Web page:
Named plaintiff Daryl Khan, at the time of the incident, was a 35–year–old freelance journalist living in the Clinton Hill neighborhood of Brooklyn. On October 7, 2009, two NYPD officers stopped Mr. Khan while he was riding his bicycle in Brooklyn. The officers issued Mr. Khan two summonses, both of which were later dismissed.

The record establishes that the procedure of NYPD officers when they stop and question individuals on the streets is as follows: the officer must complete a form known as an UF–250 which records information about the encounter, including the name and home address of the individual stopped. In March 2006, the NYPD adopted a practice of compiling this information in a centralized computer database.

In June 2009, in a letter responding to City Council member Peter Vallone, Jr.'s expressed concern about retention of the names in the database, Commissioner Kelly stated that the information collected during “stop and frisk” incidents is “a tool for investigators to utilize in subsequent location and apprehension of criminal suspects .” Commissioner Kelly also disclosed that the personal information in the database “remains there indefinitely, for use in future investigations.”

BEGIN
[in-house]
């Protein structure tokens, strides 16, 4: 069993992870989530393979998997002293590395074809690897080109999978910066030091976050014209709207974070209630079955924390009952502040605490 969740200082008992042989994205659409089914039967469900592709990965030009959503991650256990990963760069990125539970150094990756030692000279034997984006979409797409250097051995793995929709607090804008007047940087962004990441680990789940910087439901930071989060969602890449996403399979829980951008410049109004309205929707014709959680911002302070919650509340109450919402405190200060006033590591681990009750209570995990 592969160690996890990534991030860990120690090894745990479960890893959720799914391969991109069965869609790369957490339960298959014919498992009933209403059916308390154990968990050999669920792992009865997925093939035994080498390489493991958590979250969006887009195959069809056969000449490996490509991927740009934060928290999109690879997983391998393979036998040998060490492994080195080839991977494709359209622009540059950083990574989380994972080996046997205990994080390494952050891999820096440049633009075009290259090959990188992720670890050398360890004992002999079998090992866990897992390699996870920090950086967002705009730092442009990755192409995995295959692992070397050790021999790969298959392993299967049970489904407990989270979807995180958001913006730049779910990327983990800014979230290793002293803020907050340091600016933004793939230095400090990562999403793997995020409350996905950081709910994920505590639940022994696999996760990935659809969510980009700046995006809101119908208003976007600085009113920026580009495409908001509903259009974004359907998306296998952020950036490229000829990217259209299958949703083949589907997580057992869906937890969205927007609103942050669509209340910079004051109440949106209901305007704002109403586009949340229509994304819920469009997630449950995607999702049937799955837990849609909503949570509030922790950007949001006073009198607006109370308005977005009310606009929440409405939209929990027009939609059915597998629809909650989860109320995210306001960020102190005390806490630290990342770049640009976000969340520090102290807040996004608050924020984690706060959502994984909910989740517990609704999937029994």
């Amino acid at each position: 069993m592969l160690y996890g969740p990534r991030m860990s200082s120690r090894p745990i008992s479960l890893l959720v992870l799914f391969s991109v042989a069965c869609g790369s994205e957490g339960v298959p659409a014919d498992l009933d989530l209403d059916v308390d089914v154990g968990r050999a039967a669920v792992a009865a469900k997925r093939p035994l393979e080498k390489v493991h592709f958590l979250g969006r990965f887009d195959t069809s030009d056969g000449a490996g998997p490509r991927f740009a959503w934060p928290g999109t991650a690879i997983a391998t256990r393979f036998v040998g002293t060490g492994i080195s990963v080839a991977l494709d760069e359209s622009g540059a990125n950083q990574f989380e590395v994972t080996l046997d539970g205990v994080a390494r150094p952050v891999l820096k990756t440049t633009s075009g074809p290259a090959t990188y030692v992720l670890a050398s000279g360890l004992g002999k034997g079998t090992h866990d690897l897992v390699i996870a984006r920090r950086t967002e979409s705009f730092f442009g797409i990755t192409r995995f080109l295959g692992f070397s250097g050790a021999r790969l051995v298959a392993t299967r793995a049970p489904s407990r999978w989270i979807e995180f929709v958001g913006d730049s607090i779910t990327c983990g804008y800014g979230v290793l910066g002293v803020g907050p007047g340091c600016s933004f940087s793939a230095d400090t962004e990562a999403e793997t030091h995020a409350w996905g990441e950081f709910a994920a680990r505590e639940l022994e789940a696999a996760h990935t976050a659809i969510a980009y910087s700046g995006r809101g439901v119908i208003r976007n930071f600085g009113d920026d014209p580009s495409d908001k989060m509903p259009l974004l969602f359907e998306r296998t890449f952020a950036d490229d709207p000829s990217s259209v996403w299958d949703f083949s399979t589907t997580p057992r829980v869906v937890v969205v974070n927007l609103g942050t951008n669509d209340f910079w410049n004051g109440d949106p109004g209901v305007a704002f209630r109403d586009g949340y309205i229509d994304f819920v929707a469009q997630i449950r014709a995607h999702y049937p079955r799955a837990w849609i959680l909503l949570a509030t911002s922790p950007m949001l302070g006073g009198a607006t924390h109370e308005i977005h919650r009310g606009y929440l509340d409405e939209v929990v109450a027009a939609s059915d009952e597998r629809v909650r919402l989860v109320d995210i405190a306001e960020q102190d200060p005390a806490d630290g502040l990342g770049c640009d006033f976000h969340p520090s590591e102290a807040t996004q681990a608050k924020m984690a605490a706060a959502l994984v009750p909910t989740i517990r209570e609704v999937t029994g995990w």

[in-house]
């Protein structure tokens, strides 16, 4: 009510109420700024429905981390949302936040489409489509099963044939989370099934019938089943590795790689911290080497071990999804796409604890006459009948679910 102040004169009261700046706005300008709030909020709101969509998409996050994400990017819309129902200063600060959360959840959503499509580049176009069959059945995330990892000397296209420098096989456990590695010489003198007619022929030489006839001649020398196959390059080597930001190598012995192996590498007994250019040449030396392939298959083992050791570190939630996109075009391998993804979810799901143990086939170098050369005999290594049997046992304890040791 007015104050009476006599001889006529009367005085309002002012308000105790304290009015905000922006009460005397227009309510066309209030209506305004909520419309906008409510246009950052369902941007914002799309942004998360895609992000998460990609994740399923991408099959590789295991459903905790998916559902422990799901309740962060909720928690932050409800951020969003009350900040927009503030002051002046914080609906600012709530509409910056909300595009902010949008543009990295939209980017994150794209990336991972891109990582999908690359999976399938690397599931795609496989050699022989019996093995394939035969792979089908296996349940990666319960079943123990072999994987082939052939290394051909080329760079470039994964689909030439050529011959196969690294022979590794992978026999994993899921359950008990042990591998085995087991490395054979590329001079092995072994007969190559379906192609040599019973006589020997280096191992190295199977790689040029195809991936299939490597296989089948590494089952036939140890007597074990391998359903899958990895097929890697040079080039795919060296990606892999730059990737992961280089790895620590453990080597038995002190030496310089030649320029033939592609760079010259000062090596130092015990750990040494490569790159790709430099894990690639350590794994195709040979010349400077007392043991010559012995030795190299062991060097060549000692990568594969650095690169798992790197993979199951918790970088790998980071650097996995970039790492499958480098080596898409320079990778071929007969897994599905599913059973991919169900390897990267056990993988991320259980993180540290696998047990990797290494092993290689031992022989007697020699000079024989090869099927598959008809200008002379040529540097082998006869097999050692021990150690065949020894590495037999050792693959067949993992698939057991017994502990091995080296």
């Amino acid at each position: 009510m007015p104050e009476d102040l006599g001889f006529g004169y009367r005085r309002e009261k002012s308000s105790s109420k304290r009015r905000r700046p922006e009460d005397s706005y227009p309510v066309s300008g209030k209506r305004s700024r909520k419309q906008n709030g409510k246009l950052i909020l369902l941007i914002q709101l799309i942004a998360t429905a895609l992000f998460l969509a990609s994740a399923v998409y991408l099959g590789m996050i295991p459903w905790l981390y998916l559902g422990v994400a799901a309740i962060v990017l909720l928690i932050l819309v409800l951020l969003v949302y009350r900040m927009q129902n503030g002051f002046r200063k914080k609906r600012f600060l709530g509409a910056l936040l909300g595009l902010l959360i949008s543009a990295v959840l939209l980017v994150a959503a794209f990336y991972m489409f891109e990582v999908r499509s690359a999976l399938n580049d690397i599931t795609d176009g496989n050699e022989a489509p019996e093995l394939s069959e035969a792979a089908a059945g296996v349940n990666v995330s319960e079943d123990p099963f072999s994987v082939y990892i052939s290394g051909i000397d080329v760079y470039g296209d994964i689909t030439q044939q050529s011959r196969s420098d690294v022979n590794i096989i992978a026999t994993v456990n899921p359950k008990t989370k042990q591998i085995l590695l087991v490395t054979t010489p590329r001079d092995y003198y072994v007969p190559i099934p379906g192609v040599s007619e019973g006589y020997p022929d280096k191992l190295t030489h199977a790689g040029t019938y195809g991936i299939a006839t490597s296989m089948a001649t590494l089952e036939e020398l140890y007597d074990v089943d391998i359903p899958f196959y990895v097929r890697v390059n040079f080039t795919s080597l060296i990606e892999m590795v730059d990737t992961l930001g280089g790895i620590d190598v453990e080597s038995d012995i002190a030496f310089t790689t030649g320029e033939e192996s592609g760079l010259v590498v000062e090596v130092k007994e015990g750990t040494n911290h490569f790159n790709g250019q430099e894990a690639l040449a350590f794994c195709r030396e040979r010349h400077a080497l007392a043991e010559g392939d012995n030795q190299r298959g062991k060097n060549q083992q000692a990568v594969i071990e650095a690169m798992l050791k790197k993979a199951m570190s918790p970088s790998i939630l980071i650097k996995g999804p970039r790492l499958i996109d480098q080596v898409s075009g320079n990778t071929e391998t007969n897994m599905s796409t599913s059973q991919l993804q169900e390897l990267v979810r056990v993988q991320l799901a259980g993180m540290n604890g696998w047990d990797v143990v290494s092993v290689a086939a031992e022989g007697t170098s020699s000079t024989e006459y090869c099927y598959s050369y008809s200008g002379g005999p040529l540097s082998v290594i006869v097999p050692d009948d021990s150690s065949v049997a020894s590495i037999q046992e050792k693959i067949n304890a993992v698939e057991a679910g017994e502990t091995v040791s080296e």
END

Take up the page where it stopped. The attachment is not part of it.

On May 19, 2010, plaintiffs commenced the present action seeking a declaration that the NYPD's failure to seal their records violates CPL sections 160.50 and 160.55. In pertinent part, CPL section 160.50(1)(c) states that “[u]pon the termination of a criminal action or proceeding against a person in favor of such a person, [ ․ ] all official records and papers ․ shall be sealed and not made available to any person or public or private agency.” (Section 160.50 is subject to exceptions that are not relevant here .) Additionally, CPL section 160.55 provides similarly where the result is a conviction for a noncriminal offense.

Plaintiffs also sought injunctive relief mandating sealing. Furthermore, plaintiff Khan alleges false arrest, false imprisonment, malicious prosecution, assault and battery, and seeks damages for these common-law torts and for violation of CPL section 160.50. Plaintiff Khan also seeks a declaration that his First, Fourth and Fourteenth Amendment rights under the U.S. Constitution have been violated and that his rights under the Constitution and laws of the State of New York have been violated.